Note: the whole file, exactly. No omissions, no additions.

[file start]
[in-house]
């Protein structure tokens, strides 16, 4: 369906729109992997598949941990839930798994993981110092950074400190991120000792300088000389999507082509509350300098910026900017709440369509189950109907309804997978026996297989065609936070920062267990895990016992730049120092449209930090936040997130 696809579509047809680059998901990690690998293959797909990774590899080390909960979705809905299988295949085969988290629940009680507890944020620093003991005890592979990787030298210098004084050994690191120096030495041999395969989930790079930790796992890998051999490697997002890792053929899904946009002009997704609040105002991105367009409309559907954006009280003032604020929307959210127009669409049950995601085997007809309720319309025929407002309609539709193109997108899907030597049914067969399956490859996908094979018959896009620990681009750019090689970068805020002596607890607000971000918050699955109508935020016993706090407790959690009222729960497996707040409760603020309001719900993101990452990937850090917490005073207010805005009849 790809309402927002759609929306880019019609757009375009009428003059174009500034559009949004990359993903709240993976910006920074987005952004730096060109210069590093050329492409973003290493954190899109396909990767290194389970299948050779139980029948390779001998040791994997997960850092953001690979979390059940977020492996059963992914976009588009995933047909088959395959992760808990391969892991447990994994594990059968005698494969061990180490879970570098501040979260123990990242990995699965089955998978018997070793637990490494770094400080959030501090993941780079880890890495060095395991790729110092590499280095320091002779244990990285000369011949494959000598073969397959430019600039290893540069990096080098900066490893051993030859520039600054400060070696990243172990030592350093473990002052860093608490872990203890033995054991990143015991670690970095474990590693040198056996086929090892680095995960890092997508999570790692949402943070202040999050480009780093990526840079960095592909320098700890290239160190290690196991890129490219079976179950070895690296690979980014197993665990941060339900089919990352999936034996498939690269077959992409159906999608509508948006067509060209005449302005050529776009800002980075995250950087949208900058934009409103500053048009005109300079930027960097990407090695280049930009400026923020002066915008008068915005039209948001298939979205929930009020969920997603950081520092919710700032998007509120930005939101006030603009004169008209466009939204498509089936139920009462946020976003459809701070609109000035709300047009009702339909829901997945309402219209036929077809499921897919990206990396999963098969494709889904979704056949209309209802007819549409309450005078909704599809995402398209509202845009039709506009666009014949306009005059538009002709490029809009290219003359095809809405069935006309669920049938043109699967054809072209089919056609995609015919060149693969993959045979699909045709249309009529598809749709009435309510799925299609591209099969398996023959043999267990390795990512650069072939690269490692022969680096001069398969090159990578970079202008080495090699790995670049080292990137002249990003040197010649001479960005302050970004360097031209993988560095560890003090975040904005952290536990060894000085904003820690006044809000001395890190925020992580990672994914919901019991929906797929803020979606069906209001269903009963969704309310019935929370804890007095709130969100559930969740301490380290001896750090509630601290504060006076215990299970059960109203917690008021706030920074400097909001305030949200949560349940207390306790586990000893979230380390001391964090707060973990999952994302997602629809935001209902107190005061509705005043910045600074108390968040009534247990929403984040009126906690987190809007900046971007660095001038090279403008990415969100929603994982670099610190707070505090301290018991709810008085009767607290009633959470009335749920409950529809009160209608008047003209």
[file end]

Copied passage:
[in-house]
């Protein structure tokens, strides 16, 4: 369906729109992997598949941990839930798994993981110092950074400190991120000792300088000389999507082509509350300098910026900017709440369509189950109907309804997978026996297989065609936070920062267990895990016992730049120092449209930090936040997130 696809579509047809680059998901990690690998293959797909990774590899080390909960979705809905299988295949085969988290629940009680507890944020620093003991005890592979990787030298210098004084050994690191120096030495041999395969989930790079930790796992890998051999490697997002890792053929899904946009002009997704609040105002991105367009409309559907954006009280003032604020929307959210127009669409049950995601085997007809309720319309025929407002309609539709193109997108899907030597049914067969399956490859996908094979018959896009620990681009750019090689970068805020002596607890607000971000918050699955109508935020016993706090407790959690009222729960497996707040409760603020309001719900993101990452990937850090917490005073207010805005009849 790809309402927002759609929306880019019609757009375009009428003059174009500034559009949004990359993903709240993976910006920074987005952004730096060109210069590093050329492409973003290493954190899109396909990767290194389970299948050779139980029948390779001998040791994997997960850092953001690979979390059940977020492996059963992914976009588009995933047909088959395959992760808990391969892991447990994994594990059968005698494969061990180490879970570098501040979260123990990242990995699965089955998978018997070793637990490494770094400080959030501090993941780079880890890495060095395991790729110092590499280095320091002779244990990285000369011949494959000598073969397959430019600039290893540069990096080098900066490893051993030859520039600054400060070696990243172990030592350093473990002052860093608490872990203890033995054991990143015991670690970095474990590693040198056996086929090892680095995960890092997508999570790692949402943070202040999050480009780093990526840079960095592909320098700890290239160190290690196991890129490219079976179950070895690296690979980014197993665990941060339900089919990352999936034996498939690269077959992409159906999608509508948006067509060209005449302005050529776009800002980075995250950087949208900058934009409103500053048009005109300079930027960097990407090695280049930009400026923020002066915008008068915005039209948001298939979205929930009020969920997603950081520092919710700032998007509120930005939101006030603009004169008209466009939204498509089936139920009462946020976003459809701070609109000035709300047009009702339909829901997945309402219209036929077809499921897919990206990396999963098969494709889904979704056949209309209802007819549409309450005078909704599809995402398209509202845009039709506009666009014949306009005059538009002709490029809009290219003359095809809405069935006309669920049938043109699967054809072209089919056609995609015919060149693969993959045979699909045709249309009529598809749709009435309510799925299609591209099969398996023959043999267990390795990512650069072939690269490692022969680096001069398969090159990578970079202008080495090699790995670049080292990137002249990003040197010649001479960005302050970004360097031209993988560095560890003090975040904005952290536990060894000085904003820690006044809000001395890190925020992580990672994914919901019991929906797929803020979606069906209001269903009963969704309310019935929370804890007095709130969100559930969740301490380290001896750090509630601290504060006076215990299970059960109203917690008021706030920074400097909001305030949200949560349940207390306790586990000893979230380390001391964090707060973990999952994302997602629809935001209902107190005061509705005043910045600074108390968040009534247990929403984040009126906690987190809007900046971007660095001038090279403008990415969100929603994982670099610190707070505090301290018991709810008085009767607290009633959470009335749920409950529809009160209608008047003209």